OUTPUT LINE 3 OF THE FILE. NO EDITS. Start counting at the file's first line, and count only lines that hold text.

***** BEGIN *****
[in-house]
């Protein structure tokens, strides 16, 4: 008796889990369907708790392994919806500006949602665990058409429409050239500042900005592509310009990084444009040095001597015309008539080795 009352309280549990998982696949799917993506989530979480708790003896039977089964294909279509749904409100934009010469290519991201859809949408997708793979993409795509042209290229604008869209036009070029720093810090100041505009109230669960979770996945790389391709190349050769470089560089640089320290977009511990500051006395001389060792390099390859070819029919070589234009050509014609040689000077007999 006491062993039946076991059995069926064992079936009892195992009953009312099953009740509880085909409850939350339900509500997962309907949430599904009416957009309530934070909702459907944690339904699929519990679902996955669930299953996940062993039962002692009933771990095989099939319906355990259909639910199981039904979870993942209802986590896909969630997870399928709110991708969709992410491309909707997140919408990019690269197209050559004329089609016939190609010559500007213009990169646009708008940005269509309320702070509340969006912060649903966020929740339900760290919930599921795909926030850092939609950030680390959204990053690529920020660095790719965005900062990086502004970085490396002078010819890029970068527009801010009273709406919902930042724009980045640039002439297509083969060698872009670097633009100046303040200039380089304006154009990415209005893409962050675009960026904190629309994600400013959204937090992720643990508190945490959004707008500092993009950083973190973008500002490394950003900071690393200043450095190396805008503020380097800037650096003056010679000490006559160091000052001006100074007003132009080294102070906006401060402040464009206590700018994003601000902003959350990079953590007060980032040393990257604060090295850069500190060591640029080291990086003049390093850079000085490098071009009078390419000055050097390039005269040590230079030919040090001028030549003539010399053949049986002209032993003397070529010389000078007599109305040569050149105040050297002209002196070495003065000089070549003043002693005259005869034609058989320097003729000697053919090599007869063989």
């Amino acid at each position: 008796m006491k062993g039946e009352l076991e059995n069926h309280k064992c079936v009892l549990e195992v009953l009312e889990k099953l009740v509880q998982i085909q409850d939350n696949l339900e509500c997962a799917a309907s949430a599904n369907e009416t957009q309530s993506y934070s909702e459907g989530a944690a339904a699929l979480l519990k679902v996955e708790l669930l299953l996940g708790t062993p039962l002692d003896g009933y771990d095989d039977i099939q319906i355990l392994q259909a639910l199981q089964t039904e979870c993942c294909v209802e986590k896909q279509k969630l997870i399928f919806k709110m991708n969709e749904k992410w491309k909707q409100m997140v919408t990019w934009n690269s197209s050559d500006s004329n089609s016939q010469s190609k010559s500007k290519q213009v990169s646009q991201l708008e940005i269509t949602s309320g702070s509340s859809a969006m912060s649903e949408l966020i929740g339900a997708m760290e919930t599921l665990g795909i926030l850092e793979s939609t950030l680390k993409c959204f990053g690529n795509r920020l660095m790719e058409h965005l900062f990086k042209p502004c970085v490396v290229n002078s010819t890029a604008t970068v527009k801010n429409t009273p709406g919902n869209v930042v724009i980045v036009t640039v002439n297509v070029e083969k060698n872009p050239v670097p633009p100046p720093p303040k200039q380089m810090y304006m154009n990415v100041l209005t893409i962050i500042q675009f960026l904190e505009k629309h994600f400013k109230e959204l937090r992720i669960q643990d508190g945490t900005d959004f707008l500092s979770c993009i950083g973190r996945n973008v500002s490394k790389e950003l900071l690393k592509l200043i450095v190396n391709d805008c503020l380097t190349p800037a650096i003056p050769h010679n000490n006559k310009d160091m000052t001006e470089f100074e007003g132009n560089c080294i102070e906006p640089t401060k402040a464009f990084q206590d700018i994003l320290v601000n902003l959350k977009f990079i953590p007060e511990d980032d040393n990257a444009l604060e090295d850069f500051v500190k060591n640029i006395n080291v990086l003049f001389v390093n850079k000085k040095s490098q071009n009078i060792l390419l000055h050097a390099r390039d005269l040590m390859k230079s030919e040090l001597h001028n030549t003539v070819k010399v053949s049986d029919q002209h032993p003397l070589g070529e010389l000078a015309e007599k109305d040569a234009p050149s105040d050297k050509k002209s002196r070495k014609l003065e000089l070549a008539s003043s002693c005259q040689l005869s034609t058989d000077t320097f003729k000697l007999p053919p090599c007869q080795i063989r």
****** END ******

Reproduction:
């Amino acid at each position: 008796m006491k062993g039946e009352l076991e059995n069926h309280k064992c079936v009892l549990e195992v009953l009312e889990k099953l009740v509880q998982i085909q409850d939350n696949l339900e509500c997962a799917a309907s949430a599904n369907e009416t957009q309530s993506y934070s909702e459907g989530a944690a339904a699929l979480l519990k679902v996955e708790l669930l299953l996940g708790t062993p039962l002692d003896g009933y771990d095989d039977i099939q319906i355990l392994q259909a639910l199981q089964t039904e979870c993942c294909v209802e986590k896909q279509k969630l997870i399928f919806k709110m991708n969709e749904k992410w491309k909707q409100m997140v919408t990019w934009n690269s197209s050559d500006s004329n089609s016939q010469s190609k010559s500007k290519q213009v990169s646009q991201l708008e940005i269509t949602s309320g702070s509340s859809a969006m912060s649903e949408l966020i929740g339900a997708m760290e919930t599921l665990g795909i926030l850092e793979s939609t950030l680390k993409c959204f990053g690529n795509r920020l660095m790719e058409h965005l900062f990086k042209p502004c970085v490396v290229n002078s010819t890029a604008t970068v527009k801010n429409t009273p709406g919902n869209v930042v724009i980045v036009t640039v002439n297509v070029e083969k060698n872009p050239v670097p633009p100046p720093p303040k200039q380089m810090y304006m154009n990415v100041l209005t893409i962050i500042q675009f960026l904190e505009k629309h994600f400013k109230e959204l937090r992720i669960q643990d508190g945490t900005d959004f707008l500092s979770c993009i950083g973190r996945n973008v500002s490394k790389e950003l900071l690393k592509l200043i450095v190396n391709d805008c503020l380097t190349p800037a650096i003056p050769h010679n000490n006559k310009d160091m000052t001006e470089f100074e007003g132009n560089c080294i102070e906006p640089t401060k402040a464009f990084q206590d700018i994003l320290v601000n902003l959350k977009f990079i953590p007060e511990d980032d040393n990257a444009l604060e090295d850069f500051v500190k060591n640029i006395n080291v990086l003049f001389v390093n850079k000085k040095s490098q071009n009078i060792l390419l000055h050097a390099r390039d005269l040590m390859k230079s030919e040090l001597h001028n030549t003539v070819k010399v053949s049986d029919q002209h032993p003397l070589g070529e010389l000078a015309e007599k109305d040569a234009p050149s105040d050297k050509k002209s002196r070495k014609l003065e000089l070549a008539s003043s002693c005259q040689l005869s034609t058989d000077t320097f003729k000697l007999p053919p090599c007869q080795i063989r």